Roberts & Tilton (here): A pelican hovers over Ed Templeton’s gathering of surfers, beach girls, and kissing teens. Priced at $18000 for the installation.
PPOW Gallery (here): Political imagery, including the burning Twin Towers, has been digitally stitched together, with the resulting prints woven together like Vietnamese textiles. The effect is a curving, swishing intermingling of visuals. A unique work by Dinh Q. Lê, priced at $50000.
Howard Greenberg Gallery (here): This booth was a mix of vintage and contemporary works, with Joel Meyerowitz getting prime placement with his recent grid of still lifes from Cezanne’s studio. But Saul Leiter never ceases to amaze, the painterly colors in this small composition so vibrant and lively. Priced at $7500.
Galeria Filomena Soares (here): Just when we thought ruin porn had reached its end, these photographs of abandoned, decaying trains on the Spanish/French border (often with snow in the destroyed aisles) bring us back to the lush textures and soft colors of peeling paint and splintered wood. Jaime de la Jara, priced at €7000.
Postmasters (here): Here’s another work for the definitional edge of photography, a crisp set of 7 algorithm-driven images of gradients and rectangles, collapsed into a shifting lenticular print. Rafaël Rozendaal, priced at $9500.
Loock Galerie (here): A nude playing with optical perception, with gridded paper behind her, wrapping the platform on which she sits, and printed on the single sheet she holds, together flattening the negative space. Charlie White, priced at $12000.
Yossi Milo Gallery (here): Strong new works by Alison Rossiter, found in the back room. What’s different is a slightly larger set of papers (making the resulting array larger) and a two-toned coloring of grey and black, adding another facet to her options for geometric abstraction. Priced at $18000.
Galerie Bob van Orsouw (here): An 18 image typology of teenage marching band players from Texas, displayed on the outside wall of the booth, full of feathered caps, ill-fitting uniforms, and awkward faces. Teresa Hubbard and Alexander Birchler, priced at $126000.
Max Wigram Gallery (here): John Houck’s Aggregates series just seems to get better and better with each new iteration. The color stripes in this new work are more pronounced, and the rehotographed folds still pack a conceptual/visual punch. Priced at $14000.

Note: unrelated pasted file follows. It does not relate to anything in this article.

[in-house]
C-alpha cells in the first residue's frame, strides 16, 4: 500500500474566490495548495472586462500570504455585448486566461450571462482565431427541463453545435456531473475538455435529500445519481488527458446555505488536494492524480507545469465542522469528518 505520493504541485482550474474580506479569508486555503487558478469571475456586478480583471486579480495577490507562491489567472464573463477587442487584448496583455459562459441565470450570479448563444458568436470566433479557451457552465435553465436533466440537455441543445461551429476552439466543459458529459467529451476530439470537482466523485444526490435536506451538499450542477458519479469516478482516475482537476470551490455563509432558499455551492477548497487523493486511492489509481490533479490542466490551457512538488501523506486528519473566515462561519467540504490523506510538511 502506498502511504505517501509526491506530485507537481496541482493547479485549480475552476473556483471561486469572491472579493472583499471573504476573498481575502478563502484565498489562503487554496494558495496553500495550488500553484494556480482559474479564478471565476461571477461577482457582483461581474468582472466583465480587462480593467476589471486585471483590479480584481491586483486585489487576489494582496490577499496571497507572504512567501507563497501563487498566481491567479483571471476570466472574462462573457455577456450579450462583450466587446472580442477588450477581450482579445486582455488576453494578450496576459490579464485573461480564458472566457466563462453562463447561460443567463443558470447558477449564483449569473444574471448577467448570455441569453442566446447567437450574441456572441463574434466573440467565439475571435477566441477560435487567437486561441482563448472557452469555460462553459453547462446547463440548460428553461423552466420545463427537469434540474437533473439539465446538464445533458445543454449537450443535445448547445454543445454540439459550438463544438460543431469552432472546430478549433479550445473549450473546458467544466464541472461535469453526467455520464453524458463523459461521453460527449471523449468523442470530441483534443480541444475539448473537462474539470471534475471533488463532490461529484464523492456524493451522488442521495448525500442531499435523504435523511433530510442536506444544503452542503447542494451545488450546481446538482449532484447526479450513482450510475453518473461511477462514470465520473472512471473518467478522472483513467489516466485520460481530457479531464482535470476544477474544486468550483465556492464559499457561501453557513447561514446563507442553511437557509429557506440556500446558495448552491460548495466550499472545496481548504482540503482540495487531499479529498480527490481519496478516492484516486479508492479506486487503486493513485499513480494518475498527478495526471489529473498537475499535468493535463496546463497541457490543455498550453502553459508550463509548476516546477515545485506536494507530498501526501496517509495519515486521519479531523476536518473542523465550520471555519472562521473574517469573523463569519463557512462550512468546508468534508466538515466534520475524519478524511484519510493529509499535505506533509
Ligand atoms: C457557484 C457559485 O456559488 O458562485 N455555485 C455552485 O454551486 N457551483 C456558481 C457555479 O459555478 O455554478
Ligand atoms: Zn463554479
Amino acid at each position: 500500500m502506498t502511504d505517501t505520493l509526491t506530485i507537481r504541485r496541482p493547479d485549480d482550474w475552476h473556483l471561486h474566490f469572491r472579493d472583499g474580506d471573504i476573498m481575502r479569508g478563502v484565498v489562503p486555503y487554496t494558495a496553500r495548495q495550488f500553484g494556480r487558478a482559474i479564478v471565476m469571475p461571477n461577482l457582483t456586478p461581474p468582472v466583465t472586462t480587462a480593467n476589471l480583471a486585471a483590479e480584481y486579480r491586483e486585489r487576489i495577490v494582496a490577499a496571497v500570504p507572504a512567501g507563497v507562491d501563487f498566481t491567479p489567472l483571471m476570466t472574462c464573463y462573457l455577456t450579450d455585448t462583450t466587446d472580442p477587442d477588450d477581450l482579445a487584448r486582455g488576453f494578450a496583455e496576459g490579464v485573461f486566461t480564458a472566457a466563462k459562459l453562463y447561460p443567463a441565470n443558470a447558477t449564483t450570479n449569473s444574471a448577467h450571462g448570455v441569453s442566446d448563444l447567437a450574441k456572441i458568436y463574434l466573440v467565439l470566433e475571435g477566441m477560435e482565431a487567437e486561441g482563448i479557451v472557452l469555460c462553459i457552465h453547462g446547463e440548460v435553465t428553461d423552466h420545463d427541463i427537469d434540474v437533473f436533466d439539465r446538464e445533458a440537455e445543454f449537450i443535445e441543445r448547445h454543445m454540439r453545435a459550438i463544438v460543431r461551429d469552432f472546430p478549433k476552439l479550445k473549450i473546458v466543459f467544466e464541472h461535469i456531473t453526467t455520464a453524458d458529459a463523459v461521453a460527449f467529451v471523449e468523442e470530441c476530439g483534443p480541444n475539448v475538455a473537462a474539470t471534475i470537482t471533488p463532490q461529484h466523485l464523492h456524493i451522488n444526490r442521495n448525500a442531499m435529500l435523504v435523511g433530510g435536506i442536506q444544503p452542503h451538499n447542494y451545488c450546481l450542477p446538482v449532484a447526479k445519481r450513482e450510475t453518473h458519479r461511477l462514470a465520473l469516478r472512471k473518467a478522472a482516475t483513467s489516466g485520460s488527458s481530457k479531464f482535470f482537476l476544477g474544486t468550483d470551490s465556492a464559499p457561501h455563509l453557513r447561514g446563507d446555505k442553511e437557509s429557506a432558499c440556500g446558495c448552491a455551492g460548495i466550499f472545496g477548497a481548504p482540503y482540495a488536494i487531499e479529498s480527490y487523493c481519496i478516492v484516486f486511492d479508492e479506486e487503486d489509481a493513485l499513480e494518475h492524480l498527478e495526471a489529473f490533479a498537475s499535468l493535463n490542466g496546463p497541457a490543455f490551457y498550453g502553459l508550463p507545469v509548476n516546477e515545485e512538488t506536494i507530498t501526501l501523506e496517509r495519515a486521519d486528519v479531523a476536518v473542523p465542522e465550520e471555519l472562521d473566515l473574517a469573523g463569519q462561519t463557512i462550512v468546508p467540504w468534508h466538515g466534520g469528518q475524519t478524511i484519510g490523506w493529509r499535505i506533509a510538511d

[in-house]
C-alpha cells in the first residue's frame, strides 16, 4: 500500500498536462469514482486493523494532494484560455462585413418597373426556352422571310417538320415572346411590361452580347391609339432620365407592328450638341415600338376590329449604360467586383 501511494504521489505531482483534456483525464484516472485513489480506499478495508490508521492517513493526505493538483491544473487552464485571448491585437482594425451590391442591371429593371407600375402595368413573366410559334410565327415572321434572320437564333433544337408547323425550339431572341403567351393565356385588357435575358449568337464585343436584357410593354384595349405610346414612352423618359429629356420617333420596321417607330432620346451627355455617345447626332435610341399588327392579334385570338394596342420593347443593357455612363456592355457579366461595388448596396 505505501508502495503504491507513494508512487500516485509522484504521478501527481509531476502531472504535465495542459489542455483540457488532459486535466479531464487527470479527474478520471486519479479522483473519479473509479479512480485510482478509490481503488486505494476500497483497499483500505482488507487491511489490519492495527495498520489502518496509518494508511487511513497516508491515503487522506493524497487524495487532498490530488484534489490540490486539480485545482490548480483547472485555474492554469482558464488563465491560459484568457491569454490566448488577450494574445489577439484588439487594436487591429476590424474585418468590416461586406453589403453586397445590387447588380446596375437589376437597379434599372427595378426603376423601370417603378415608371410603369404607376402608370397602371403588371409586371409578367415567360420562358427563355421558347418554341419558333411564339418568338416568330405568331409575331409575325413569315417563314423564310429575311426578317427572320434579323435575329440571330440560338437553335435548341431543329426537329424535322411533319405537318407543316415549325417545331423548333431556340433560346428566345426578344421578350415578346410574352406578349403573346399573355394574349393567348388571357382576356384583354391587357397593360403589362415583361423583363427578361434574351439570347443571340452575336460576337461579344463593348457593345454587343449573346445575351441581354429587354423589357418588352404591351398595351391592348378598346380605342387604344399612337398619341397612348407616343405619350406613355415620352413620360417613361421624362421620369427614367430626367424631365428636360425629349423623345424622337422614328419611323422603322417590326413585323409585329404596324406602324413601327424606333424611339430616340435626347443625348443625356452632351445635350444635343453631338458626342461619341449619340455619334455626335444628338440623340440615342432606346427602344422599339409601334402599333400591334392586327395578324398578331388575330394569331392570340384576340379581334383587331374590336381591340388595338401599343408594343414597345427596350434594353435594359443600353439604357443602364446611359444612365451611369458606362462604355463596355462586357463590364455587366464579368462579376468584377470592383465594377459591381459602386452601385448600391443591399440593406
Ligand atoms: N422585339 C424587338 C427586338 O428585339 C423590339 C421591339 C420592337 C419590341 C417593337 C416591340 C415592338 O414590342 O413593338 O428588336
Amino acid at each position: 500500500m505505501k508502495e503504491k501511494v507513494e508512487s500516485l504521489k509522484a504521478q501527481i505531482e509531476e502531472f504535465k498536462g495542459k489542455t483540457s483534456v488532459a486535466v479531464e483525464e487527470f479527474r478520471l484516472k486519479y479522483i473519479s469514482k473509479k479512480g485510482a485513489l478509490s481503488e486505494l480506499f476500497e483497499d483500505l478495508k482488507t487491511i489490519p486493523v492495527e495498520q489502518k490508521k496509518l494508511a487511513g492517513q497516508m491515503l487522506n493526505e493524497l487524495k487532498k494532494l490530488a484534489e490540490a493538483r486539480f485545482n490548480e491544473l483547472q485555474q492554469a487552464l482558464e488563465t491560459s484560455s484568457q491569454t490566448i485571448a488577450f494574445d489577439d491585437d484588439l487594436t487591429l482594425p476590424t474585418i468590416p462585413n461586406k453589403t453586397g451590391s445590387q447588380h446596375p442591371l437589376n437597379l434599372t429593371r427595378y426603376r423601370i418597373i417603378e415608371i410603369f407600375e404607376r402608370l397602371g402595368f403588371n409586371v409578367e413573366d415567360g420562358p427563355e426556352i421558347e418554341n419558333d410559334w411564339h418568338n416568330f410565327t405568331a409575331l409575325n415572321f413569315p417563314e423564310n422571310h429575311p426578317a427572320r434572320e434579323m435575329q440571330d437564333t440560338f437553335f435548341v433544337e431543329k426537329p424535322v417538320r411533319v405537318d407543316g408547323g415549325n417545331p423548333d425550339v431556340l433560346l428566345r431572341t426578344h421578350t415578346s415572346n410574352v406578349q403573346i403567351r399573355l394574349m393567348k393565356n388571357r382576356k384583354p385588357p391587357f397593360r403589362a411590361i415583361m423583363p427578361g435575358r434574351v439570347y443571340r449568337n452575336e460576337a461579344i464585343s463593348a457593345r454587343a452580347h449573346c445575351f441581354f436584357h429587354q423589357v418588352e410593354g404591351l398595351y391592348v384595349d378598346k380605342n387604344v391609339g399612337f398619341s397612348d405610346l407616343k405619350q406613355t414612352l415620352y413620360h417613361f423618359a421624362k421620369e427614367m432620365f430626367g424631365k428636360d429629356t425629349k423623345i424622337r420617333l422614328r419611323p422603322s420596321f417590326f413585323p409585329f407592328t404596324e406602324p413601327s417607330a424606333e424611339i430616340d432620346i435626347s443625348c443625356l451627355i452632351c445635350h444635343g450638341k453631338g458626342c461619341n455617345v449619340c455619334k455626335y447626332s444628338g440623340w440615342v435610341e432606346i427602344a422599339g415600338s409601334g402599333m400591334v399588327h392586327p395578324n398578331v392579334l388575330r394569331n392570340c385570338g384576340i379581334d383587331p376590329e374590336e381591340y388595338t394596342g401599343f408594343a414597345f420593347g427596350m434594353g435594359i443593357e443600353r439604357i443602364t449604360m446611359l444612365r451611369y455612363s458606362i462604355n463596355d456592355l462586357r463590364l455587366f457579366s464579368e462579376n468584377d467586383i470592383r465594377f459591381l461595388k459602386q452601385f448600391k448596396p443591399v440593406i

i8 Gallery (here): This massive grid of isolated houses in the still harsh Icelandic spring has a surprising sense of enterprising warmth. It’s not a distant, conceptual typology highlighting subtle differences in architecture or setting, but more a celebration of spirit. Olafur Eliasson, priced at $200000.
Yancey Richardson Gallery (here): Grids of dots, overlapped and layered into a sliding optical scale, backed by a gradient, and inkjet printed on cotton linen paper. Bryan Graf, priced at $7500.
Ratio 3 (here): This series of works was my favorite at the show. Miriam Böhm’s origami folded rephotography exercises are refined and sophisticated, foreground and background distances (and corresponding angles/faces) being manipulated and relayered. It’s hard not to stand in front of them and think about how optically smart they are. Priced at $6000.
Sean Kelly Gallery (here): A clever early 1970s conceptual puzzle, playing with the orientation of white lines on the roadway. Each image by Anthony McCall (it’s not a diptych) is priced at $25000.
Sikkema Jenkins & Co. (here): Erin Shirref recently joined the team at Sikkema Jenkins, so these recent book plate collages were tucked into the back of the booth. They’re a deceptively simple merging of well-proportioned abstract forms. Priced at $5000 each.
Galerie Nathalie Obadia (here): Not many photographers have created a unique color palette like that of Youssef Nabil. Who else makes such an instantly recognizable aquamarine blue? No one. Priced at $55000.
Galerie Eva Presenhuber (here): These new works by Sam Falls add a new element of patterned ikat fabrics to his light fading experiments. When I asked the price ($22000 each, but all sold), I was given a look of such pitying incredulousness that they must have gone quickly.
Sims Reed Gallery (here): A Gerhard Richter squeegee abstraction, captured in luminous gelatin silver. Priced at $36000.
Robert Klein Gallery (here): This is the kind of composition that renews your faith in the power of smart photography. Love the dangling legs. Alex Webb (in Cuba), priced at $5500.
Gerald Peters Gallery (here): I had no idea that Romare Bearden made collages out of photographs, contact sheets, and film strips, so this was my educational moment of this fair; this work brings together jazz greats like Louis Armstrong. Priced at $75000.
Galleria Repetto (here): While Michelangelo Pistoletto is better known for silkscreen printing on mirrors, this work is printed on thick plastic, allowing the two photographs to move back and forth on sliding rails. When the images are moved, the doubled silhouette of dots shifts and reforms. Priced at $130000.
Marc Selwyn Fine Art (here): Given the excitement around the MoMA retrospective, it wasn’t surprising to see plenty of Robert Heinecken works on offer at the Armory. I’ve always enjoyed Heinecken’s color photograms of food, this one mixing a chili dog with saltines and popcorn. Priced at $17500.
Alan Cristea Gallery (here): This mirrored self portrait by Richard Hamilton takes lenticular printing back to the mid 1970s. Priced at $16000.